Stephen Dedalus

The main character of A Portrait of the Artist as a Young Man. Growing up, Stephen goes through long phases of hedonism and deep religiosity. He eventually adopts a philosophy of aestheticism, greatly valuing beauty and art. Stephen is essentially Joyce’s alter ego, and many of the events of Stephen's life mirror events from Joyce’s own youth.

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Simon Dedalus

Stephen’s father, an impoverished former medical student with a strong sense of Irish patriotism. Sentimental about his past, Simon Dedalus frequently reminisces about his youth.

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Mary Dedalus

Stephen's mother and Simon Dedalus’s wife. Mary is very religious, and argues with her son about attending religious services.

The Dedalus Children

Though his siblings do not play a major role in the novel, Stephen has several brothers and sisters, including Maurice, Katey, Maggie, and Boody.

Emma Clery

Stephen’s beloved, the young girl to whom he is fiercely attracted over the course of many years. Stephen constructs Emma as an ideal of femininity, even though he does not know her well.

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Mr. John Casey

Simon Dedalus’s friend, who attends the Christmas dinner at which young Stephen is allowed to sit with the adults for the first time. Like Simon, Mr. Casey is a staunch believer in Irish nationalism, and at the dinner he argues with Dante over the fate of Parnell.

Charles Stewart Parnell

An Irish political leader who is not an actual character in the novel, but whose death influences many of its characters. Parnell had powerfully led the Irish National Party until he was condemned for having an affair with a married woman.

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Dante (Mrs. Riordan)

The extremely fervent and piously Catholic governess of the Dedalus children. Dante, whose real name is Mrs. Riordan, becomes involved in a long and unpleasant argument with Mr. Casey over the fate of Parnell during Christmas dinner.

Uncle Charles

Stephen’s lively great uncle. Charles lives with Stephen's family. During the summer, the young Stephen enjoys taking long walks with his uncle and listening to Charles and Simon discuss the history of both Ireland and the Dedalus family.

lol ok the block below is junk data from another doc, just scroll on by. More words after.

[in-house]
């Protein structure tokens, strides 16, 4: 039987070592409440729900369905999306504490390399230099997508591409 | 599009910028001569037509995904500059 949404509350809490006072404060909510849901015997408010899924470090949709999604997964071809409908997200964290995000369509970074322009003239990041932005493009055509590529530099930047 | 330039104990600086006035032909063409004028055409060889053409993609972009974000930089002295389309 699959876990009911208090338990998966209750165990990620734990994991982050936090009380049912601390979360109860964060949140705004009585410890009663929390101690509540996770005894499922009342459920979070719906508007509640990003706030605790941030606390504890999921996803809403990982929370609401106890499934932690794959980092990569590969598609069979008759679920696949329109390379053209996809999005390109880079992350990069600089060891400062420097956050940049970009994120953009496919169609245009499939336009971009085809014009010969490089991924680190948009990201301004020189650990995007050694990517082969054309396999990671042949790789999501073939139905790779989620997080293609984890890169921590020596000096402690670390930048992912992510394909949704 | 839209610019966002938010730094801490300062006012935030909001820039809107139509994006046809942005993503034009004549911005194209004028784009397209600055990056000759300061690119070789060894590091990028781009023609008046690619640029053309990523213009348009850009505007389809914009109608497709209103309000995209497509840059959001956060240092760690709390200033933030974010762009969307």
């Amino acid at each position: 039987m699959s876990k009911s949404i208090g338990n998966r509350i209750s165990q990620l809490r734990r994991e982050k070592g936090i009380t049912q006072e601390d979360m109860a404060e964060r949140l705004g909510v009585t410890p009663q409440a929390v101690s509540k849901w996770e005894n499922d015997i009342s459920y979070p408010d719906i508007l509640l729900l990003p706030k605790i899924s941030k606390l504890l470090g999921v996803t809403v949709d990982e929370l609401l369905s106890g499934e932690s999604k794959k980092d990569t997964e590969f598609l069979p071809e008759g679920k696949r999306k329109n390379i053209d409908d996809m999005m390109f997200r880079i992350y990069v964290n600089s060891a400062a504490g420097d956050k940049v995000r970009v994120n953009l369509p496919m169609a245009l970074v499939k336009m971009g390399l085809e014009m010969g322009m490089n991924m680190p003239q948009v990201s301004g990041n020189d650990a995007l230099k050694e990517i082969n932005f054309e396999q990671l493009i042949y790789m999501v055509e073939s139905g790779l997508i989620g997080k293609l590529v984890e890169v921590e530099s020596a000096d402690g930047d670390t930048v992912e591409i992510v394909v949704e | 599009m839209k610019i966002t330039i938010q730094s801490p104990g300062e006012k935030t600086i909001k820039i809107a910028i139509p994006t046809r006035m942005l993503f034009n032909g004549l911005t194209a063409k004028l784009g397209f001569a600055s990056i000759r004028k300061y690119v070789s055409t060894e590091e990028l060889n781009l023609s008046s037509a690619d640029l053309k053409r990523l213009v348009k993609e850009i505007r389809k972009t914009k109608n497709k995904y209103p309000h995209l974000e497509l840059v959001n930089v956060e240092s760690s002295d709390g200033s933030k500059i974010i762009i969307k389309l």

Eileen Vance

A young girl who lives near Stephen when he is a young boy. When Stephen tells Dante that he wants to marry Eileen, Dante is enraged because Eileen is a Protestant.

Father Conmee

The rector at Clongowes Wood College, where Stephen attends school as a young boy.

Father Dolan

The cruel prefect of studies at Clongowes Wood College.


The bully at Clongowes. Wells taunts Stephen for kissing his mother before he goes to bed, and one day he pushes Stephen into a filthy cesspool, causing Stephen to catch a bad fever.


A friendly boy whom Stephen meets in the infirmary at Clongowes. Athy likes Stephen Dedalus because they both have unusual names.

Brother Michael

The kindly brother who tends to Stephen and Athy in the Clongowes infirmary after Wells pushes Stephen into the cesspool.


One of Stephen’s friends at Clongowes.

Father Arnall

Stephen's stern Latin teacher at Clongowes. Later, when Stephen is at Belvedere College, Father Arnall delivers a series of lectures on death and hell that have a profound influence on Stephen.

Read a mini essay about the impact of Father Arnell’s sermons on Stephen.

Mike Flynn

A friend of Simon Dedalus’s who tries, with little success, to train Stephen to be a runner during their summer at Blackrock.

Aubrey Mills

A young boy with whom Stephen plays imaginary adventure games at Blackrock.

Vincent Heron

A rival of Stephen’s at Belvedere.

Boland and Nash

Two schoolmates of Stephen’s at Belvedere, who taunt and bully him.


Stephen’s best friend at the university, in whom he confides his thoughts and feelings. In this sense, Cranly represents a secular confessor for Stephen. Eventually, Cranly begins to encourage Stephen to conform to the wishes of his family and to try harder to fit in with his peers—advice that Stephen fiercely resents.

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Another of Stephen’s friends at the university. Davin comes from the Irish provinces and has a simple, solid nature. Stephen admires his talent for athletics, but disagrees with his unquestioning Irish patriotism, which Davin encourages Stephen to adopt.


Another of Stephen’s friends at the university, a coarse and often unpleasantly dry young man. Lynch is poorer than Stephen. Stephen explains his theory of aesthetics to Lynch in Chapter 5.


A fiercely political student at the university who tries to convince Stephen to be more concerned with politics.


A young man at the university who openly admires Stephen’s keen independence and tries to copy his ideas and sentiments.

Dean of Studies

A Jesuit priest at University College.

Johnny Cashman

A friend of Simon Dedalus.